• IWW Ireland

QATAR 2022: Profiting From Slave Labour!


The first match of the upcoming FIFA World Cup will kick off in Qatar on November 21st, 2022. It should be a cause for celebration for hundreds of millions of football fans worldwide. But this time around, we can’t celebrate. Not when so many workers died and were abused in Qatar, while FIFA and their corporate sponsors neglected to protect them.


A recent report by The Guardian revealed that over 6,500 migrant workers from India, Pakistan, Nepal, Bangladesh and Sri Lanka have died in Qatar between 2010 and 2020. Many of them travelled to work after Qatar won the right to host the 2022 World Cup and started building stadiums and infrastructure necessary to support the world’s biggest sporting event. Figures reported by The Guardian include only official data and only from a handful of countries, so the actual death toll of the run up to the World Cup is much higher.


World Cup’s organising committee claims there were only 37 deaths among workers directly linked to construction of the stadiums. This is a gross underestimate. 69% of deaths of workers from the five countries mentioned in Guardian’s report were written of as ‘natural causes’ but those classifications are often made without an autopsy. The organising committee’s numbers plays down the risks migrant workers face in Qatar and how little FIFA has done to address that.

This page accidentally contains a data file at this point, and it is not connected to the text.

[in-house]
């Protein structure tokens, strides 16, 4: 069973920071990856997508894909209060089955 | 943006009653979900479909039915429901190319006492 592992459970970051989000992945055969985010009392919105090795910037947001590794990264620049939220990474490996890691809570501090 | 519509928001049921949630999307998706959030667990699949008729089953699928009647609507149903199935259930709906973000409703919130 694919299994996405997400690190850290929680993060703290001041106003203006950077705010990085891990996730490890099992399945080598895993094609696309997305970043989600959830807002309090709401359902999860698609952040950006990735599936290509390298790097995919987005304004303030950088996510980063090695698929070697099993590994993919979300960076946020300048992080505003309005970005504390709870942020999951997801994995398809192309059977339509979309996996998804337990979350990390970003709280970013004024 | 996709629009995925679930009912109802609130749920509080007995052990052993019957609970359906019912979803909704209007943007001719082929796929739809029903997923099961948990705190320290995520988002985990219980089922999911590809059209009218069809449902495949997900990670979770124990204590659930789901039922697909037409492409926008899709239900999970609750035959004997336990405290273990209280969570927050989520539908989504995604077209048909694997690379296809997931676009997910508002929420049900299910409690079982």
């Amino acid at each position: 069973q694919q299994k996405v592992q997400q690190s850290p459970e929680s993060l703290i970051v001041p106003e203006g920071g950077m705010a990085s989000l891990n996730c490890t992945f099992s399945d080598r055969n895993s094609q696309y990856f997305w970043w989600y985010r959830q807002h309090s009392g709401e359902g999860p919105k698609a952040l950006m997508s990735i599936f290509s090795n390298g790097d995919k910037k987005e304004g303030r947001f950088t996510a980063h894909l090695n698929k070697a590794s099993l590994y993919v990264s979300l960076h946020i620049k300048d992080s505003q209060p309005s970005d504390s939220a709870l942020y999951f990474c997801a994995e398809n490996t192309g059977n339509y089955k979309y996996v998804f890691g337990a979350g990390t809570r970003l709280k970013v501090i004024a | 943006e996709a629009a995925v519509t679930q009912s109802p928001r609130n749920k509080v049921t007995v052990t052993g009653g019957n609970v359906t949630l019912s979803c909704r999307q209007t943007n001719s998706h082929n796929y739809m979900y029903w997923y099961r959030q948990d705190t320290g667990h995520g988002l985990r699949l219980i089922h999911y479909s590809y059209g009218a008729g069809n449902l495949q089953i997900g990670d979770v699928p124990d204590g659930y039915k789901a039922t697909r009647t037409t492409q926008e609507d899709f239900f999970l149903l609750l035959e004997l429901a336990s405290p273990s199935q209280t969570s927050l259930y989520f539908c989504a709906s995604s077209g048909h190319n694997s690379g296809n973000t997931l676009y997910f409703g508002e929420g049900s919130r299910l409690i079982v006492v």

There are 2 million migrant workers in Qatar, making up most of the country’s population. For years, report after report revealed the way they were treated in Qatar. Many worked 10 hours shifts in 40+ degree heat, lived in squalid accommodation with limited access to food and water, and had their wages withheld and passports confiscated by employers. In 2017, the UN’s International Labour Organization stepped in and forced Qatari authorities to introduce laws designed to improve worker’s conditions and abolish the kafala system, which ties the worker’s visa to their employer. But last year’s report from Human Rights Watch reveals that the promised reforms either didn’t happen or were rolled out in too limited fashion to make a dent in the scale of abuse happening in Qatar.


FIFA predicts it will bring $4.7B in revenue in 2022. Much of it will come from broadcasting and sponsorship fees for the World Cup. Coca-Cola, Budweiser, and VIVO have already signed up as sponsors for the upcoming World Cup. They will promote their brands on the back of exploited workers, thousands of whom died in Qatar. The conditions Qatari authorities and companies have subjected workers to are nothing short of slave labor. FIFA and their business partners not only didn’t do nearly enough to stop that, they now want to reap rewards for it.


The commercial success of the 2022 World Cup is going to be paid for in blood of migrant workers. We cannot stand for that and we cannot stand for governments and corporations sports-washing the harm they inflict on workers and their families.


An injury to one is an injury to all.



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